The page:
Sadly, I think the USA’s position (or at least that in the majority of States) with regard to both issues is an artefact of the uncharitable and uncompassionate Libertarian/Meritocratic hegemony that bequeaths to so many the right to an unpleasant death.
    http://lackofenvironment.wordpress.com/2012/03/01/whats-wrong-with-a-meritocracy/

    Reply
  6. Jennifer Browdy de Hernandez

     /  July 21, 2012

    You don’t have to qualify your critique of US militarism and violence with respect for my benefit, Martin. I am deeply ashamed to be complicit in this scenario through my citizenship. As a US citizen, I try to uphold the best founding values of my country, and to change the rest. At least we do have one thing so far in the US, for the most part: freedom of speech, freedom to criticize our government, freedom to protest. I know all that has often come into question for people who have chosen to push the envelope, as we saw last year with the crackdowns and infiltrations of the Occupy protests. But at least in principle, on the books, we have those freedoms. We need to be exercising them CONSTANTLY now.

    Reply
  7. CJ

     /  July 27, 2012

    Just a thought, haven’t all the shootings in the USA over the past however long been in no gun zones? Movie theaters, highschools, none of them have been in an area where the normal citizenry have been armed. Which would instantly make out any shooters in that case to be cowards and bullies, those who would assault anyone with anything if they thought they could get away with it.

    A second thought, there’s a law that says you can’t take a baseball bat to peoples heads but the next time you’re in the sporting section of Walmart pause and think for a second. If you wanted to use that baseball bat as a weapon, what would that law do? The law is some words written on a piece of paper in a building hundreds of miles away and it won’t stop you from doing what you want. Nice people are the only ones who ever obey the law.

    That’s a rather extreme exaggeration of course, the United States of America was founded by people who were breaking the law and wanted an area they could break it in peace. Then they held a war over a tax. Doesn’t make them bad people, but criminals are engaged in the business of breaking the law and won’t exactly care about any law passed.

    Making laws restricting the use or acquisition of items will only stop people interested in upholding the law. I’m in Aus, and a non-firearms anecdotal example would be lockpicks. In Australia, lockpicks are a restricted item. You need to be a registered locksmith to own any, and on your way to your place of business or at your place of business in order to have them. Just walking around with them in your pocket is strictly forbidden as they’re classed as thieves tools and anyone who has them without being a registered locksmith is deemed to be a thief “on the job”. But you can take a picture off the internet, print it out onto paper, trace it onto card and laminate it. Then take that guide and use a grinder to cut a hacksaw blade to that specification. Voila, lockpick and there’s nothing anyone can do about it. On the other hand a housebrick through the window never gets old and is not only pretty easy to get a hold of, it doesn’t require training and extended practice in order to be used.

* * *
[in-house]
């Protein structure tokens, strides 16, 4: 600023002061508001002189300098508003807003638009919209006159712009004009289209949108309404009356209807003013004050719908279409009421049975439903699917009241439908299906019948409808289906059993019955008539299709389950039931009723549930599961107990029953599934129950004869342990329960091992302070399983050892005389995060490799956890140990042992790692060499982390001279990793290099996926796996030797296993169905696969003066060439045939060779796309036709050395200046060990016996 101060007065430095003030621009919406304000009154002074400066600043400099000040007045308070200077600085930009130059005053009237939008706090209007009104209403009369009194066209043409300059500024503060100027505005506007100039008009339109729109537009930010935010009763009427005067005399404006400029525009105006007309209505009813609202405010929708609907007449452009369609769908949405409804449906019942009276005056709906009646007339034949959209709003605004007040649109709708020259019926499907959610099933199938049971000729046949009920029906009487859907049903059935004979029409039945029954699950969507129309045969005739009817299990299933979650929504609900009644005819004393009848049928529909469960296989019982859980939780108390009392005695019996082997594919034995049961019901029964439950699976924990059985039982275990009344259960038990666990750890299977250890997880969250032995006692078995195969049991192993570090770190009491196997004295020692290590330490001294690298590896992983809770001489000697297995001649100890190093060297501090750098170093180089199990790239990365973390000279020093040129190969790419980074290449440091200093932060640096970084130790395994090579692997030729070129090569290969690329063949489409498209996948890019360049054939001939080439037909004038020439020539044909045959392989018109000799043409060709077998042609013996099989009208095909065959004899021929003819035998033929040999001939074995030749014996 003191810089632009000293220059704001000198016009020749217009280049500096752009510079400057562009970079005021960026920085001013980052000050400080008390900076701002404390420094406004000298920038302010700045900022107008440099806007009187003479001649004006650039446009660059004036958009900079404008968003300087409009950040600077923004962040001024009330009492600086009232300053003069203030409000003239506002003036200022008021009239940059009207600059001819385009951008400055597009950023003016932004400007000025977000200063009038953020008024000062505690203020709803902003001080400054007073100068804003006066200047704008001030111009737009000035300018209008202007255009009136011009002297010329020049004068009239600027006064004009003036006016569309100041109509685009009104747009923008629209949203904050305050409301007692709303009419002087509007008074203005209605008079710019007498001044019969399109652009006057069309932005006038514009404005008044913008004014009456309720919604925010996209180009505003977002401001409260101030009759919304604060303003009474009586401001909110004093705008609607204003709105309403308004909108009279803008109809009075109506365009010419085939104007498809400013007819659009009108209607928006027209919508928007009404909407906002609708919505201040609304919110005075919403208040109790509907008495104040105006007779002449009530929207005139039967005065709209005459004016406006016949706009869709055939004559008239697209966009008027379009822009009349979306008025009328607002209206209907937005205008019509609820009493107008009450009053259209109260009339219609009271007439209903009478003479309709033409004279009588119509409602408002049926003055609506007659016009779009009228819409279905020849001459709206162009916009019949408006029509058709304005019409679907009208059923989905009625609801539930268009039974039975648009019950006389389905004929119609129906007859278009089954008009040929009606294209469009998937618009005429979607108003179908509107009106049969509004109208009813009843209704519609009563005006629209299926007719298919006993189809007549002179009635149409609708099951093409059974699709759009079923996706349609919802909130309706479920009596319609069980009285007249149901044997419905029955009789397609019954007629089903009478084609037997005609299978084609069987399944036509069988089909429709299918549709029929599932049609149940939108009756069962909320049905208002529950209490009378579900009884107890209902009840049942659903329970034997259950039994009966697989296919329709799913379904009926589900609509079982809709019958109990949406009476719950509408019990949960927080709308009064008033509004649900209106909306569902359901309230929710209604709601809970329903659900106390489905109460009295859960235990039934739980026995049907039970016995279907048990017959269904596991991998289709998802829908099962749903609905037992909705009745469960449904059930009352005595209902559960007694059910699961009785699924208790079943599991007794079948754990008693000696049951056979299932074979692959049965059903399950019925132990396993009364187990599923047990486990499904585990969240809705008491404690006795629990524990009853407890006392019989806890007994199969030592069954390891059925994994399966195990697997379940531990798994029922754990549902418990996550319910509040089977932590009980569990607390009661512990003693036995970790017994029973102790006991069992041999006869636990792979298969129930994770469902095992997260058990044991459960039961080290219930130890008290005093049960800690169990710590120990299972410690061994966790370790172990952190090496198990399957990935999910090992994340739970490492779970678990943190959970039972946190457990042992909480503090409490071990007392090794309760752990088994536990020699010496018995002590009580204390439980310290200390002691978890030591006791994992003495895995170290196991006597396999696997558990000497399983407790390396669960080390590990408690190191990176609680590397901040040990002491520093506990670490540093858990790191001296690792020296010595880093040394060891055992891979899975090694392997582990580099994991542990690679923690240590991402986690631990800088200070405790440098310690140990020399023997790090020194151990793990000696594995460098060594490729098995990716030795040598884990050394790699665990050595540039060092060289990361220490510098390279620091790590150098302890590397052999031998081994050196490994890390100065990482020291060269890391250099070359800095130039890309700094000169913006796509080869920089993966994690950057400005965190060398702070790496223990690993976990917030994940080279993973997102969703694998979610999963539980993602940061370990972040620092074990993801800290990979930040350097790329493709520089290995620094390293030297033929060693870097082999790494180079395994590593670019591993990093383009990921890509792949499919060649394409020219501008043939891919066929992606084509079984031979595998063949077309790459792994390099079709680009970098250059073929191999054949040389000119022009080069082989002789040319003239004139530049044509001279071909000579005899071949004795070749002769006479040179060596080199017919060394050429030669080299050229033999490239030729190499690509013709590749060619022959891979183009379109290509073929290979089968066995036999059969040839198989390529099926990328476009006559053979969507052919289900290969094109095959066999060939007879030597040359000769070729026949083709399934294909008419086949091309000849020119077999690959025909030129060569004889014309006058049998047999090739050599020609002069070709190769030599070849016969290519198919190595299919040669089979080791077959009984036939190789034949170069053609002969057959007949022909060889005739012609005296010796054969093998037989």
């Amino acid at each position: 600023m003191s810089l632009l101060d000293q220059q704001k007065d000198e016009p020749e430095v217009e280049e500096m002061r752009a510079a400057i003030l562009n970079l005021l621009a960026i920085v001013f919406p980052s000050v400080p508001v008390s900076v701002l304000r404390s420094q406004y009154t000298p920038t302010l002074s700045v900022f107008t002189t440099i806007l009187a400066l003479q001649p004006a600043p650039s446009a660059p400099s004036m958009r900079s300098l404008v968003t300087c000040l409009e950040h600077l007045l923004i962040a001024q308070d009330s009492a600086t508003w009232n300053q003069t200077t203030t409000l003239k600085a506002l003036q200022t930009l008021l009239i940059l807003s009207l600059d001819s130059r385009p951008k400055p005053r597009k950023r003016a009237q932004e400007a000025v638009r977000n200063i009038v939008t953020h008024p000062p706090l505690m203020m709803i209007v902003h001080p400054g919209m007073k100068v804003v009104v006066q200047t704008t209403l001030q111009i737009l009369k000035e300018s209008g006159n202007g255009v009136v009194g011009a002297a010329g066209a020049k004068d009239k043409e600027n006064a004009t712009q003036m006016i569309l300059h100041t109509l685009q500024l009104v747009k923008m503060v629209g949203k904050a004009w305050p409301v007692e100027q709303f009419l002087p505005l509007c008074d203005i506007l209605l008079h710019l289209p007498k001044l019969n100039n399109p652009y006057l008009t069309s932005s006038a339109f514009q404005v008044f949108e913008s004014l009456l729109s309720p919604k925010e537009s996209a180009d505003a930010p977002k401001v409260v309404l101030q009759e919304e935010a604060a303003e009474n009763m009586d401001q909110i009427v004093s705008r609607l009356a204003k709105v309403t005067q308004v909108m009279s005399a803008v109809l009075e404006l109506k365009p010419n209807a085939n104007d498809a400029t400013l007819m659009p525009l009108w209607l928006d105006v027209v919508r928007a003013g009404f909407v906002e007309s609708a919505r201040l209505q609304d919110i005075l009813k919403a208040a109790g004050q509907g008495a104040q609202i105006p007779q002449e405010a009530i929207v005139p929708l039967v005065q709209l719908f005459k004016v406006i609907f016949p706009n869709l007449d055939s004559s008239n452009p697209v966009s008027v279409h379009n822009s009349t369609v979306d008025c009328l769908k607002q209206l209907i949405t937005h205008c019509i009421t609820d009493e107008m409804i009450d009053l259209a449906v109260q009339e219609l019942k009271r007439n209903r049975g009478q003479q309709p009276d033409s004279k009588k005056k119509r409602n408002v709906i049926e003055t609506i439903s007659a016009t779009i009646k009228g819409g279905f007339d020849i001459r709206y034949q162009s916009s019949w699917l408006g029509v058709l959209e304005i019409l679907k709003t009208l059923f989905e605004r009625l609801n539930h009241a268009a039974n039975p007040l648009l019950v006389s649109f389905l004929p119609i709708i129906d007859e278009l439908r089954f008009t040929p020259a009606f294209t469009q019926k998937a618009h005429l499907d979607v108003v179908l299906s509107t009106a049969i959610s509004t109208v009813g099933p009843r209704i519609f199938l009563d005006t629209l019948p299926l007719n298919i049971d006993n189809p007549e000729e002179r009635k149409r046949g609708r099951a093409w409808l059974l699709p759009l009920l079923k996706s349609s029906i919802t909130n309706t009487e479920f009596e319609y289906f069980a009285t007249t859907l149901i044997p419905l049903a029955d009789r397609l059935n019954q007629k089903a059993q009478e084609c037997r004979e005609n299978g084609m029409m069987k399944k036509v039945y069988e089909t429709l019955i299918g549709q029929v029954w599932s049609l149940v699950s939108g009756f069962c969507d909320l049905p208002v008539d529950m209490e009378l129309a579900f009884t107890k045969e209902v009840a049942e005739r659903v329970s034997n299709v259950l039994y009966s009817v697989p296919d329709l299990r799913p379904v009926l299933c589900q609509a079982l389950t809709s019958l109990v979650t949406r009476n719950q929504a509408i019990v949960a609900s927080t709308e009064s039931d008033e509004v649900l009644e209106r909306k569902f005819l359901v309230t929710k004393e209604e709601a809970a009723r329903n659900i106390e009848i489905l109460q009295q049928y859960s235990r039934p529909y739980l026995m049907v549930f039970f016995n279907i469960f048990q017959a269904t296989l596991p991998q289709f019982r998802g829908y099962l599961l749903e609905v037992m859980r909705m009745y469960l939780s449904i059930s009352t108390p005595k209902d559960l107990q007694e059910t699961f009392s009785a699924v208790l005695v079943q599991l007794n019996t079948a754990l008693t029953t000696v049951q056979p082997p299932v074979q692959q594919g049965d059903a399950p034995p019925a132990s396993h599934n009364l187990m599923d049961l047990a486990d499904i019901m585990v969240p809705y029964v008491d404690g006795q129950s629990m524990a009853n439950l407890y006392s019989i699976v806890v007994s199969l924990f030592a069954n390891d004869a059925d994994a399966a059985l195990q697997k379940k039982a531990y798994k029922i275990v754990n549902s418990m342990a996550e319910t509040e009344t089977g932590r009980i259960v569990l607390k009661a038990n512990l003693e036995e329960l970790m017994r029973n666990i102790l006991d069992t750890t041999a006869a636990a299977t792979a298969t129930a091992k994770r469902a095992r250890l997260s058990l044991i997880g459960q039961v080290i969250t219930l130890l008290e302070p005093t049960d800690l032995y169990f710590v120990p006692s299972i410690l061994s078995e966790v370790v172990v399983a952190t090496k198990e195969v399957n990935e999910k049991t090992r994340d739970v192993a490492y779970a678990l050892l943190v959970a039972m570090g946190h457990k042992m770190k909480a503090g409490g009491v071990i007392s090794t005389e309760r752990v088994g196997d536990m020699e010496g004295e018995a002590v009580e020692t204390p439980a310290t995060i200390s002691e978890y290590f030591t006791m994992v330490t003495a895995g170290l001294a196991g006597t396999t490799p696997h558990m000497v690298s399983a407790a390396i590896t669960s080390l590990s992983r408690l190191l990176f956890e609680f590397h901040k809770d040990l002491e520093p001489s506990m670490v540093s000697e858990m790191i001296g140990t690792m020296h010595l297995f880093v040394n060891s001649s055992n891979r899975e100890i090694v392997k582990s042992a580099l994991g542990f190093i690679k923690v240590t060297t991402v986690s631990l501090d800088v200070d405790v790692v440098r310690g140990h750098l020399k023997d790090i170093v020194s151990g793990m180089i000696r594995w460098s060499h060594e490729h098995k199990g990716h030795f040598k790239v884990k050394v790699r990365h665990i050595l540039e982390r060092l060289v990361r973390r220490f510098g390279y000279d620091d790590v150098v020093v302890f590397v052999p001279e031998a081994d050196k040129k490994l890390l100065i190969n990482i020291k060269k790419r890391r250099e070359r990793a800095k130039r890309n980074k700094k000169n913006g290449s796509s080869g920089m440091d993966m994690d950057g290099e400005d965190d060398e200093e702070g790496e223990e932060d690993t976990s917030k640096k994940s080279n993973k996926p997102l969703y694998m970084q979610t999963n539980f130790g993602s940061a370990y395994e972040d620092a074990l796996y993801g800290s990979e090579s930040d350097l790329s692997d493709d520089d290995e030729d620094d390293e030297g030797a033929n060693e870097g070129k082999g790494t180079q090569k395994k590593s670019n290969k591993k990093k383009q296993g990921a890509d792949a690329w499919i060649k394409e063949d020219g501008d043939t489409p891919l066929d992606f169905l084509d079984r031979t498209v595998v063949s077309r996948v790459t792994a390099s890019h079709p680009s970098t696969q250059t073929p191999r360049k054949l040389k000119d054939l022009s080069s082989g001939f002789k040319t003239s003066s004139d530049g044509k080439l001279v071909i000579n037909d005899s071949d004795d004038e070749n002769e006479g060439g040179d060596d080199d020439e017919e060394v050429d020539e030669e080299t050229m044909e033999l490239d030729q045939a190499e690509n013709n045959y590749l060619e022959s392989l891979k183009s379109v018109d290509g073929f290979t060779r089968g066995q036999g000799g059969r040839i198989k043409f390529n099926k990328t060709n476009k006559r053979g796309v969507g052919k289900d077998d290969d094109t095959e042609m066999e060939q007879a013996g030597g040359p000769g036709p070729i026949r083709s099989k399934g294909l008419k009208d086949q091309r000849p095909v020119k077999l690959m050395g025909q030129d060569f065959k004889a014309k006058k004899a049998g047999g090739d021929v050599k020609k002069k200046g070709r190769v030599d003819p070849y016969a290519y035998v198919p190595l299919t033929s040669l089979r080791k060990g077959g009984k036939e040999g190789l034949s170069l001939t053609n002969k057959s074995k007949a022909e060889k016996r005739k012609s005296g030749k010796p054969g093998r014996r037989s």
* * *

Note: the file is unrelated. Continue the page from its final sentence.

Final thought, The recent shooting was by a person who had so many bombs in his apartment that police are still going through it (last I checked). Even if he didn’t have a commercial assault rifle (semi-automatic, could do the same thing with a pistol and a high capacity magazine), he would still have been quite capable of killing everyone in the cinema. Probably more capable since bombs tend to be easier to use than pulling a trigger repeatedly. Chlorine bleach canisters, gasoline in a bottle with a lit rag in the top, indiscriminate and deadly. I would posture that he would have committed that crime regardless of whether or not he had a gun.

    So from someone in Aus, banning guns won’t solve your problem. Violence will still occur from bullies willing to mistreat other people. Banning a particular implement will not only not help people getting their hands on it (a few years ago police found a few homemade silenced Sten guns in a garage), it will disarm your population and serve only to take up your courts and politicians time which could be better spent figuring out how to spot and treat people before the commit a crime like this rather than cleaning up the mess.

    For a basic analogy of why banning guns won’t work to end this overly long commentary, a few hundred (!) people die from car accidents every year and the amount of people caught driving while on drugs or after having been drinking heavily or driving at unsafe speeds continues to be extraordinarily high. Banning cars would not stop these people engaging in unsafe behaviour that puts themselves and others at risk. While I’m not arguing for the legalisation of ecstasy, I am arguing that problems don’t get fixed by hacking at them. Like grass, cut it every few weeks or apply a poison to the roots once.

    Reply
    • Martin Lack

       /  July 29, 2012

      CJ, you make some very good points here (although I remain convinced that The Second Amendment to the Constitution was a fatal mistake). As the riots in the UK last summer demonstrated, civilised society and the rule of law is not maintained by force of arms but by popular consent. That is to say, people became lawless when they realised the police were unlikely to turn up. If that ever happens in the US the result will be carnage because every shop owner with a gun will start shooting the opportunistic looters…

      Reply